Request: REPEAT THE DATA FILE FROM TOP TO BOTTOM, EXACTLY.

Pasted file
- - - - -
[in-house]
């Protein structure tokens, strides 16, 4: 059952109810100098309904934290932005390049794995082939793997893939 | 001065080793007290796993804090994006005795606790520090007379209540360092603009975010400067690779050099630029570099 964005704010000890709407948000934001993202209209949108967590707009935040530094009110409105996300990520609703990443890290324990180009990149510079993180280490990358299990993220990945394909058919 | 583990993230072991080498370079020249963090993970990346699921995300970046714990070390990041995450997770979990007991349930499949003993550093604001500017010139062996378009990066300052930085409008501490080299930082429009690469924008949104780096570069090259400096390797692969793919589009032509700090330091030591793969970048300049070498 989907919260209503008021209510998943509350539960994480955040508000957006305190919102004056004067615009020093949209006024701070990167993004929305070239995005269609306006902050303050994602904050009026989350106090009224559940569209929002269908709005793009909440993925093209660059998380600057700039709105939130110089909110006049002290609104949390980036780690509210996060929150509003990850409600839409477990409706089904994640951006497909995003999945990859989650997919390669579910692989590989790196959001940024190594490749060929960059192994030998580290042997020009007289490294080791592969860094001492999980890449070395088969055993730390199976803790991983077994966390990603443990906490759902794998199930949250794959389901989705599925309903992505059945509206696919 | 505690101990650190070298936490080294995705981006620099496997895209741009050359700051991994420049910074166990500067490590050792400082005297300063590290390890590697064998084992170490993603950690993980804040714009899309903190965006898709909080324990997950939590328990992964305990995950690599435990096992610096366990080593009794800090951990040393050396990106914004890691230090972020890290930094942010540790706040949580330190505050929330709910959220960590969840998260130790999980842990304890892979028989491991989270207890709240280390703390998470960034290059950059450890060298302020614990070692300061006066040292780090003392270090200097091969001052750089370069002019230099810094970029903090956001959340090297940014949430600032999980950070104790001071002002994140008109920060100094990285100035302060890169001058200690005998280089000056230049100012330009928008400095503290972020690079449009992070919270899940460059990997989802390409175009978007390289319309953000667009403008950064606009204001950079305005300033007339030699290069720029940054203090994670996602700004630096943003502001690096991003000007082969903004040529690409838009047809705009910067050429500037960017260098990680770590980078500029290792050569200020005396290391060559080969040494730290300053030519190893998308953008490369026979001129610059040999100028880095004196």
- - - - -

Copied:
[in-house]
């Protein structure tokens, strides 16, 4: 059952109810100098309904934290932005390049794995082939793997893939 | 001065080793007290796993804090994006005795606790520090007379209540360092603009975010400067690779050099630029570099 964005704010000890709407948000934001993202209209949108967590707009935040530094009110409105996300990520609703990443890290324990180009990149510079993180280490990358299990993220990945394909058919 | 583990993230072991080498370079020249963090993970990346699921995300970046714990070390990041995450997770979990007991349930499949003993550093604001500017010139062996378009990066300052930085409008501490080299930082429009690469924008949104780096570069090259400096390797692969793919589009032509700090330091030591793969970048300049070498 989907919260209503008021209510998943509350539960994480955040508000957006305190919102004056004067615009020093949209006024701070990167993004929305070239995005269609306006902050303050994602904050009026989350106090009224559940569209929002269908709005793009909440993925093209660059998380600057700039709105939130110089909110006049002290609104949390980036780690509210996060929150509003990850409600839409477990409706089904994640951006497909995003999945990859989650997919390669579910692989590989790196959001940024190594490749060929960059192994030998580290042997020009007289490294080791592969860094001492999980890449070395088969055993730390199976803790991983077994966390990603443990906490759902794998199930949250794959389901989705599925309903992505059945509206696919 | 505690101990650190070298936490080294995705981006620099496997895209741009050359700051991994420049910074166990500067490590050792400082005297300063590290390890590697064998084992170490993603950690993980804040714009899309903190965006898709909080324990997950939590328990992964305990995950690599435990096992610096366990080593009794800090951990040393050396990106914004890691230090972020890290930094942010540790706040949580330190505050929330709910959220960590969840998260130790999980842990304890892979028989491991989270207890709240280390703390998470960034290059950059450890060298302020614990070692300061006066040292780090003392270090200097091969001052750089370069002019230099810094970029903090956001959340090297940014949430600032999980950070104790001071002002994140008109920060100094990285100035302060890169001058200690005998280089000056230049100012330009928008400095503290972020690079449009992070919270899940460059990997989802390409175009978007390289319309953000667009403008950064606009204001950079305005300033007339030699290069720029940054203090994670996602700004630096943003502001690096991003000007082969903004040529690409838009047809705009910067050429500037960017260098990680770590980078500029290792050569200020005396290391060559080969040494730290300053030519190893998308953008490369026979001129610059040999100028880095004196």